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CFTC chairman Massad to step down
03 January 2017
His departure is set to coincide Donald Trump’s inauguration as US President
Timothy Massad plans to step down as chairman of the
Commodity Futures Trading Commission (CFTC) after
two-and-a-half years at the helm of the US derivatives
Massad has tendered his resignation, the agency confirmed on
Tuesday. His departure, which was expected, is set to
coincide with the end of the Obama administration and Donald
Trump’s inauguration as President.
He took charge of the CTFC after it was handed expanded
powers to oversee complex parts of the derivatives market as
part of the Dodd-Frank financial reform law.
Among the accomplishments under his leadership, the
regulator proposed and adopted margin requirements for
uncleared swap transactions - perhaps the single most important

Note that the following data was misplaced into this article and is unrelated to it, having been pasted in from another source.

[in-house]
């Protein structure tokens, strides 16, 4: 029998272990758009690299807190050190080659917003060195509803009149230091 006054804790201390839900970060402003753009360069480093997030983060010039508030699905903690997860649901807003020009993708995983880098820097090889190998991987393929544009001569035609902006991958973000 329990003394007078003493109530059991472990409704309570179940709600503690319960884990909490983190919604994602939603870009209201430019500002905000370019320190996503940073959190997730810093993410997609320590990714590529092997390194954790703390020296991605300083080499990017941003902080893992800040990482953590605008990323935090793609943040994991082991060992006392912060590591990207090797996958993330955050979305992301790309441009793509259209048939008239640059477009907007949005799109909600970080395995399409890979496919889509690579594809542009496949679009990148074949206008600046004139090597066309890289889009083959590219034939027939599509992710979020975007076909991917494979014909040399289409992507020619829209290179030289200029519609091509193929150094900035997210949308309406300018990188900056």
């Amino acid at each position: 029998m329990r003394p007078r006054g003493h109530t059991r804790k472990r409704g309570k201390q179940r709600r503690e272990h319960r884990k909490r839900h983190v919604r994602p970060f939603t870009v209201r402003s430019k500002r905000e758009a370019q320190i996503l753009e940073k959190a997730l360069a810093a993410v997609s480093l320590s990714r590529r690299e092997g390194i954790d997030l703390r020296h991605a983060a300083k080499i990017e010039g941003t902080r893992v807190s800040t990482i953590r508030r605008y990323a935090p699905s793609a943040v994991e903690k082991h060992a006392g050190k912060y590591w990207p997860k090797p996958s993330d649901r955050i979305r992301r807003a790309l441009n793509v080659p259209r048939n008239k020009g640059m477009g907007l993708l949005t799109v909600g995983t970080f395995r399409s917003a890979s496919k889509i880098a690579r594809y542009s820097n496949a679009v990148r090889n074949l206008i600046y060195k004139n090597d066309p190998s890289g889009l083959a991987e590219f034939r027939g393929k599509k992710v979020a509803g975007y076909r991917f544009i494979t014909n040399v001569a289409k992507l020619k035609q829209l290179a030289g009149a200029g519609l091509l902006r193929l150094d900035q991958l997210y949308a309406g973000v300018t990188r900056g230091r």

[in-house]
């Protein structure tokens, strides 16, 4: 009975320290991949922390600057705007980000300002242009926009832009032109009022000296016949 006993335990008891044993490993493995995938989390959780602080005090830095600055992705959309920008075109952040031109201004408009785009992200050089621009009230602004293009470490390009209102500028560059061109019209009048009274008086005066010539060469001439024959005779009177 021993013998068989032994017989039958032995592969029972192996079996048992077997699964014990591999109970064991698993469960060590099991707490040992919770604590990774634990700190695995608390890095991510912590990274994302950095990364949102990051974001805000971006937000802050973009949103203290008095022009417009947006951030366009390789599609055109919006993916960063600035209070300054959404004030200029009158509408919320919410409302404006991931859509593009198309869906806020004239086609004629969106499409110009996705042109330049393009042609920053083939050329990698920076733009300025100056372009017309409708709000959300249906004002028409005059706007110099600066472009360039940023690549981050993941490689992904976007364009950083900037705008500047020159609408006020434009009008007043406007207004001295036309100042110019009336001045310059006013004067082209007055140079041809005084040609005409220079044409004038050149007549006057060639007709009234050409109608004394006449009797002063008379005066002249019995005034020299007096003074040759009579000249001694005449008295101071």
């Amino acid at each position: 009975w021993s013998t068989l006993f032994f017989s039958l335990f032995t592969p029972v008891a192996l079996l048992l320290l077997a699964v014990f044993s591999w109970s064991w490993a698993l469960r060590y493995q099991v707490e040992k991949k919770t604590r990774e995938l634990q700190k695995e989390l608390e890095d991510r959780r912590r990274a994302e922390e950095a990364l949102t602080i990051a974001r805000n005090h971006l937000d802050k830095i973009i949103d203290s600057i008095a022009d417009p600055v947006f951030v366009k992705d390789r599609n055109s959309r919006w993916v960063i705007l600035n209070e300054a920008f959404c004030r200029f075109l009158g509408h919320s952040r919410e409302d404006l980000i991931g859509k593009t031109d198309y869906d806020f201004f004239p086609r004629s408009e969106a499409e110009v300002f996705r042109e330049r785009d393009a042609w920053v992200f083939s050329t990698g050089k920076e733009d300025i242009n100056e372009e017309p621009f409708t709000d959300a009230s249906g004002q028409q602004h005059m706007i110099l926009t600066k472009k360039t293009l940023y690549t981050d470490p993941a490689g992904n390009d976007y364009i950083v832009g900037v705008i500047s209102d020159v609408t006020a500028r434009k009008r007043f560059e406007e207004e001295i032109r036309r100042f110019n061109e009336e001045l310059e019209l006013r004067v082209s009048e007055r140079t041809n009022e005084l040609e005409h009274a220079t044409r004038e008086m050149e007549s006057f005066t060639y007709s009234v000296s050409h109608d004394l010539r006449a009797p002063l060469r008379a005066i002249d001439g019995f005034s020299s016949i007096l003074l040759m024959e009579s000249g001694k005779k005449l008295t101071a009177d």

element in multi-trillion dollar swaps market regulation
called for by Dodd-Frank.
The CFTC also worked to ensure clearinghouses became
stronger and more resilient through enhanced risk surveillance,
stress testing, and the development of recovery plans and
"I came to the CFTC with a number of priorities, and I am
proud we have made significant progress in every area," Massed
said in a statement.
"We have taken many actions to make sure commercial
businesses can continue using the derivatives markets
efficiently and effectively to hedge routine commercial risk
and engage in price discovery," he added.
Massad will remain at the regulator for a few more weeks in
order to allow for a proper transition to the new
Christopher Giancarlo, the CFTC’s only
Republican member, is expected to succeed Massad, at least on
an interim basis.
FIA president and chief exec Walt Lukken thanked Massad for
his service to the industry.
"Chairman Massad has provided steady leadership at the CFTC,
characterized by his thoughtful approach to policymaking. He
made it a priority to speak with industry members to gain
insights and gather feedback on key issues. In particular, he
made strides in the efficient and effective cross-border
harmonization of regulatory initiatives."
Massad's resignation plans mirror the exit of Securities and
Exchange Commission (SEC) chairman Mary Jo White, who announced
she would leave the top US markets regulator shortly after
Donald Trump won the US presidential race in November.